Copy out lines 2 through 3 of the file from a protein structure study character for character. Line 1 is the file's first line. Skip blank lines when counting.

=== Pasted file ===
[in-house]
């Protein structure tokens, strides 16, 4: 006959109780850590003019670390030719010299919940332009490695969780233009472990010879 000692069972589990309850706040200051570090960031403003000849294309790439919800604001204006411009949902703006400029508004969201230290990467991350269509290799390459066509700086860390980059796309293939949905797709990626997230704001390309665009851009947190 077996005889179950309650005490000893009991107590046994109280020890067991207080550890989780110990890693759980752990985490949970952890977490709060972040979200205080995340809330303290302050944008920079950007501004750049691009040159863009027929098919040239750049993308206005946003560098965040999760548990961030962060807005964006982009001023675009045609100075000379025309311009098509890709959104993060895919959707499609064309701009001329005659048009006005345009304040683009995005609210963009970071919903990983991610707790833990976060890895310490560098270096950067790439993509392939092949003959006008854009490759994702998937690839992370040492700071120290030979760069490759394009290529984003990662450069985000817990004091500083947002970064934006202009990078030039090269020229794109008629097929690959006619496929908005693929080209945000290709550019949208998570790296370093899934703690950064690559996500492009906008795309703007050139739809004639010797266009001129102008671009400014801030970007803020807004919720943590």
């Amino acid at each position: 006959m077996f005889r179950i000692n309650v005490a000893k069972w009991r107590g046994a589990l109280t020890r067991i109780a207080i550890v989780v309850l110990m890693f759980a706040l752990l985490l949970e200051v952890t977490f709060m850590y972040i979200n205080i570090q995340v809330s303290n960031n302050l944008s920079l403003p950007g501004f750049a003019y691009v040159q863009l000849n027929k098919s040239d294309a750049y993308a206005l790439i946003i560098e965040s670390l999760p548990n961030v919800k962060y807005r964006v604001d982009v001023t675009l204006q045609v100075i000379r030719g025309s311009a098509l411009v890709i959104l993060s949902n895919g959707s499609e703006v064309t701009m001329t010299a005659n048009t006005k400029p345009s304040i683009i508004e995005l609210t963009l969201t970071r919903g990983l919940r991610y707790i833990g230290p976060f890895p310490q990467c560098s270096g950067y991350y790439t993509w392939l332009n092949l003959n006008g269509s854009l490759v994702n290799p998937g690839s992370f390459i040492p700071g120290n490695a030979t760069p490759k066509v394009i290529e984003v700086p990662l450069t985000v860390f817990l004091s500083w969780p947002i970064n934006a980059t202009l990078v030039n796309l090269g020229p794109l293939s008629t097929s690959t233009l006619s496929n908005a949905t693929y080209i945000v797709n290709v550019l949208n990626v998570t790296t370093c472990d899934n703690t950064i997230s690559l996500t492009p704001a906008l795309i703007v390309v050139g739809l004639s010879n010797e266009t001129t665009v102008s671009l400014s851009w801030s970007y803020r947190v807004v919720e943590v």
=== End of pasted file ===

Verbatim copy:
């Protein structure tokens, strides 16, 4: 006959109780850590003019670390030719010299919940332009490695969780233009472990010879 000692069972589990309850706040200051570090960031403003000849294309790439919800604001204006411009949902703006400029508004969201230290990467991350269509290799390459066509700086860390980059796309293939949905797709990626997230704001390309665009851009947190 077996005889179950309650005490000893009991107590046994109280020890067991207080550890989780110990890693759980752990985490949970952890977490709060972040979200205080995340809330303290302050944008920079950007501004750049691009040159863009027929098919040239750049993308206005946003560098965040999760548990961030962060807005964006982009001023675009045609100075000379025309311009098509890709959104993060895919959707499609064309701009001329005659048009006005345009304040683009995005609210963009970071919903990983991610707790833990976060890895310490560098270096950067790439993509392939092949003959006008854009490759994702998937690839992370040492700071120290030979760069490759394009290529984003990662450069985000817990004091500083947002970064934006202009990078030039090269020229794109008629097929690959006619496929908005693929080209945000290709550019949208998570790296370093899934703690950064690559996500492009906008795309703007050139739809004639010797266009001129102008671009400014801030970007803020807004919720943590």
């Amino acid at each position: 006959m077996f005889r179950i000692n309650v005490a000893k069972w009991r107590g046994a589990l109280t020890r067991i109780a207080i550890v989780v309850l110990m890693f759980a706040l752990l985490l949970e200051v952890t977490f709060m850590y972040i979200n205080i570090q995340v809330s303290n960031n302050l944008s920079l403003p950007g501004f750049a003019y691009v040159q863009l000849n027929k098919s040239d294309a750049y993308a206005l790439i946003i560098e965040s670390l999760p548990n961030v919800k962060y807005r964006v604001d982009v001023t675009l204006q045609v100075i000379r030719g025309s311009a098509l411009v890709i959104l993060s949902n895919g959707s499609e703006v064309t701009m001329t010299a005659n048009t006005k400029p345009s304040i683009i508004e995005l609210t963009l969201t970071r919903g990983l919940r991610y707790i833990g230290p976060f890895p310490q990467c560098s270096g950067y991350y790439t993509w392939l332009n092949l003959n006008g269509s854009l490759v994702n290799p998937g690839s992370f390459i040492p700071g120290n490695a030979t760069p490759k066509v394009i290529e984003v700086p990662l450069t985000v860390f817990l004091s500083w969780p947002i970064n934006a980059t202009l990078v030039n796309l090269g020229p794109l293939s008629t097929s690959t233009l006619s496929n908005a949905t693929y080209i945000v797709n290709v550019l949208n990626v998570t790296t370093c472990d899934n703690t950064i997230s690559l996500t492009p704001a906008l795309i703007v390309v050139g739809l004639s010879n010797e266009t001129t665009v102008s671009l400014s851009w801030s970007y803020r947190v807004v919720e943590v």